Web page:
Win a copy of liveProject: Protecting User Data with Spring Security and OAuth2 this week in the Spring forum!

Chris Nappin

Ranch Hand
+ Follow
since Aug 04, 2005
Cows and Likes
Total received
In last 30 days
Total given
Total received
Received in last 30 days
Total given
Given in last 30 days
Forums and Threads
Scavenger Hunt
expand Ranch Hand Scavenger Hunt
expand Greenhorn Scavenger Hunt

Recent posts by Chris Nappin

Yes, the private key has to be read every time for two reasons:

1. The electronic signature proves that a particular officer must have been present at the time.

2. The private key must never leave the hardware token.
14 years ago
I have a requirement to add digital signature functionality to a J2EE web application. Our customers would like to press a �sign� button on a web page, be prompted to connect their hardware security token (e.g. USB device or smart card), and the signatures stored inside our system for later verification (e.g. in court).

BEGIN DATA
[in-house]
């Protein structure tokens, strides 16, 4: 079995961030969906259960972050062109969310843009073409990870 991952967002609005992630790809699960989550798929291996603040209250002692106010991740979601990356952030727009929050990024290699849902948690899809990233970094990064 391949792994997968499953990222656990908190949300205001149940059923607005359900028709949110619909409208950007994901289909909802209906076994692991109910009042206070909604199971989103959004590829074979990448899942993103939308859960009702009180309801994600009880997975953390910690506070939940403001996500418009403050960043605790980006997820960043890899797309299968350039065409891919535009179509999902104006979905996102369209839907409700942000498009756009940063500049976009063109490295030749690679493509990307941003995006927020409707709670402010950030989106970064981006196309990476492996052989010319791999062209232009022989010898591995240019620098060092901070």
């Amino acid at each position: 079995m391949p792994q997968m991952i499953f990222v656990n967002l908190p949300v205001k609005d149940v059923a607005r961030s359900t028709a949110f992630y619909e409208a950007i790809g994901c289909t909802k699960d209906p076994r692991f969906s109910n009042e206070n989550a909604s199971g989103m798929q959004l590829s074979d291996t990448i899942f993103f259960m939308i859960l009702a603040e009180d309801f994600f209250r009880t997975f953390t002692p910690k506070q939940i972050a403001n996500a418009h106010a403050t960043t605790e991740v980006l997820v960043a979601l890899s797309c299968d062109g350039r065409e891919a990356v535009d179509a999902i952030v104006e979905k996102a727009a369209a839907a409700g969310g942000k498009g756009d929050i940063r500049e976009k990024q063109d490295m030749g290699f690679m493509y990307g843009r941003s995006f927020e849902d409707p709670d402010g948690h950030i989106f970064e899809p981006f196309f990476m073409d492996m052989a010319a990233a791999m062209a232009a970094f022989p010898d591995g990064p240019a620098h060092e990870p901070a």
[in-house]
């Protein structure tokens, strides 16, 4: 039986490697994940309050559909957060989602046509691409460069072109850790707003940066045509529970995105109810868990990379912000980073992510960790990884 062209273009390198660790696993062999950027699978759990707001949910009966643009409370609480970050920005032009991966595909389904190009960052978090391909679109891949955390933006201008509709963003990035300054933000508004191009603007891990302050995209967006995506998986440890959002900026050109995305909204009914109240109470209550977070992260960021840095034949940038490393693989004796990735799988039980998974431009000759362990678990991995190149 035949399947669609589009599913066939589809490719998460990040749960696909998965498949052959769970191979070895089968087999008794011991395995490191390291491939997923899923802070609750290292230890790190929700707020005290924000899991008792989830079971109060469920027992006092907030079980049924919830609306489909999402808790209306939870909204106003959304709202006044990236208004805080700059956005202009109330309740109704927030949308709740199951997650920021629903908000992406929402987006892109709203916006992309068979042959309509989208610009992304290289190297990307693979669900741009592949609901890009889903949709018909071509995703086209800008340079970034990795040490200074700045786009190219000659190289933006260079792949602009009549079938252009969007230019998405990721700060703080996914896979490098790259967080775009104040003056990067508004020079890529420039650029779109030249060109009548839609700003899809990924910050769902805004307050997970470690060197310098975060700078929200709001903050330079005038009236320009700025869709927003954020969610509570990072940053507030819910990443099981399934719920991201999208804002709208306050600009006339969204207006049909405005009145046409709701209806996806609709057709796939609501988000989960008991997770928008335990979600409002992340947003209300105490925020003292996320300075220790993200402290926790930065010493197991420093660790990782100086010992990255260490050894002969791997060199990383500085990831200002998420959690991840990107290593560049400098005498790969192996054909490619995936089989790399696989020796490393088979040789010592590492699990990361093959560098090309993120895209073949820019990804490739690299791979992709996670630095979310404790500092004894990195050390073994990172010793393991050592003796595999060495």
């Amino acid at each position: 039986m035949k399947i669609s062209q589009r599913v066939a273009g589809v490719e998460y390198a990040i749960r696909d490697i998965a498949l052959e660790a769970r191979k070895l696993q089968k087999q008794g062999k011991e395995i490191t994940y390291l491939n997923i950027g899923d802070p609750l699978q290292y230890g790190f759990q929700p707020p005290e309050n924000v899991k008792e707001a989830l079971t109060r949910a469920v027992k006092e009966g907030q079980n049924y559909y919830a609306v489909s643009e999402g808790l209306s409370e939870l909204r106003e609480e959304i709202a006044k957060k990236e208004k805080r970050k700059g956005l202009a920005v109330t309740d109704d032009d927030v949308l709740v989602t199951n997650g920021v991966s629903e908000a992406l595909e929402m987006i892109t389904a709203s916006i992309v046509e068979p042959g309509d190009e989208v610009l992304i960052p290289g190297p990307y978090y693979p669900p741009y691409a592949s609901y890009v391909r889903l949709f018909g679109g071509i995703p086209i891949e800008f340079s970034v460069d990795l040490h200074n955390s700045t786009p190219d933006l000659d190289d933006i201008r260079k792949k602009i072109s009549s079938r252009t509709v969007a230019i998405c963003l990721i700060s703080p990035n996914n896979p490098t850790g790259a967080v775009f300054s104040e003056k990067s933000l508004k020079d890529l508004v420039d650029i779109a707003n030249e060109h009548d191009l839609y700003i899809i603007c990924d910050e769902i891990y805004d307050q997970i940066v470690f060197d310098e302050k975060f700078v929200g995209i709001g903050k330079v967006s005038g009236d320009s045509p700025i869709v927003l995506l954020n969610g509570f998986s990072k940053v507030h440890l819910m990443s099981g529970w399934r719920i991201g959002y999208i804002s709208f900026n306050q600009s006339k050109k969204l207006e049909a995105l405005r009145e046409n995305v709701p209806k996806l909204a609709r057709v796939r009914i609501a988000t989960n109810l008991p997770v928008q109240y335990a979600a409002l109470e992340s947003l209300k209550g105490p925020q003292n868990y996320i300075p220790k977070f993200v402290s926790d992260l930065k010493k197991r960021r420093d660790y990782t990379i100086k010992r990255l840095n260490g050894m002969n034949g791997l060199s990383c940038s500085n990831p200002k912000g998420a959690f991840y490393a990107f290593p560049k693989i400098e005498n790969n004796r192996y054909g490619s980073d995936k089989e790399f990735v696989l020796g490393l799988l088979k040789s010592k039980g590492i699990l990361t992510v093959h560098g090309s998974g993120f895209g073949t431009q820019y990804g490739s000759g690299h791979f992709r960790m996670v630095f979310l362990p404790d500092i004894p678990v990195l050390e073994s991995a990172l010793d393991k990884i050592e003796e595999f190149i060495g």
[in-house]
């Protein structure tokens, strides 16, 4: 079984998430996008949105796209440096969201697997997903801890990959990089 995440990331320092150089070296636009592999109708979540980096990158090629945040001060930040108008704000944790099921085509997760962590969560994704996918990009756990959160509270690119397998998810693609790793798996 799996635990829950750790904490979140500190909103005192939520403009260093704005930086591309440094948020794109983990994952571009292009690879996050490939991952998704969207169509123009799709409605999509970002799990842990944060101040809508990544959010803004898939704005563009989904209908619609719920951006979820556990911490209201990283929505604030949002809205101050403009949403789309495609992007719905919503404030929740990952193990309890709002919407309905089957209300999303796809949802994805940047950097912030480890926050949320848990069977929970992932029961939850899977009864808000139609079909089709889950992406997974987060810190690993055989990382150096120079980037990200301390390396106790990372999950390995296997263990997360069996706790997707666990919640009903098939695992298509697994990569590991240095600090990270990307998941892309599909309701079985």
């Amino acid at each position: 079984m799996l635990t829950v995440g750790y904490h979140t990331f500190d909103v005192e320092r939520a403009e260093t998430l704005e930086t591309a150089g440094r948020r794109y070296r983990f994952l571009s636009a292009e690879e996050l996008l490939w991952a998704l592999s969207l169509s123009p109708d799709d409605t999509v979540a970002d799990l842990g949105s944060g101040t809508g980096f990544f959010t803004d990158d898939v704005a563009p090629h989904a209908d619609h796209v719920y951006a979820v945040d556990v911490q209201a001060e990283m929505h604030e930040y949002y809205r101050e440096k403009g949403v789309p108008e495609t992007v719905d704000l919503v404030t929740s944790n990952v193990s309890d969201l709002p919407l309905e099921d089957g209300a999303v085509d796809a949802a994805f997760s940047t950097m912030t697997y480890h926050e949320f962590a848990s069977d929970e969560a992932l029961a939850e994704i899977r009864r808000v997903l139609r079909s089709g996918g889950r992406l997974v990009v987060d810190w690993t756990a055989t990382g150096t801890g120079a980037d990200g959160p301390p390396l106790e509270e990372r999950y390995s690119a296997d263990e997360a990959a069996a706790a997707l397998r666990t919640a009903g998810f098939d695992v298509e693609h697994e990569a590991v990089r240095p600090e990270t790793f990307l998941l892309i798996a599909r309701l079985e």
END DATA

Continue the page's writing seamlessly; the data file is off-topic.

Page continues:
The main issue I can see is that when using hardware-based tokens the private key can never leave the device, so the device itself does the signing. Whereas our J2EE Web Application has all the code on the app server tier, and the data is located on the database (and in our architecture cannot be exported to client PCs for security reasons).

Does anyone know of any solutions to this kind of requirement? Any vendor toolkits that allow this? From what I�ve read from researching this subject the pieces are all there but most web-based security solutions only implement application login authentication of one sort or another.
14 years ago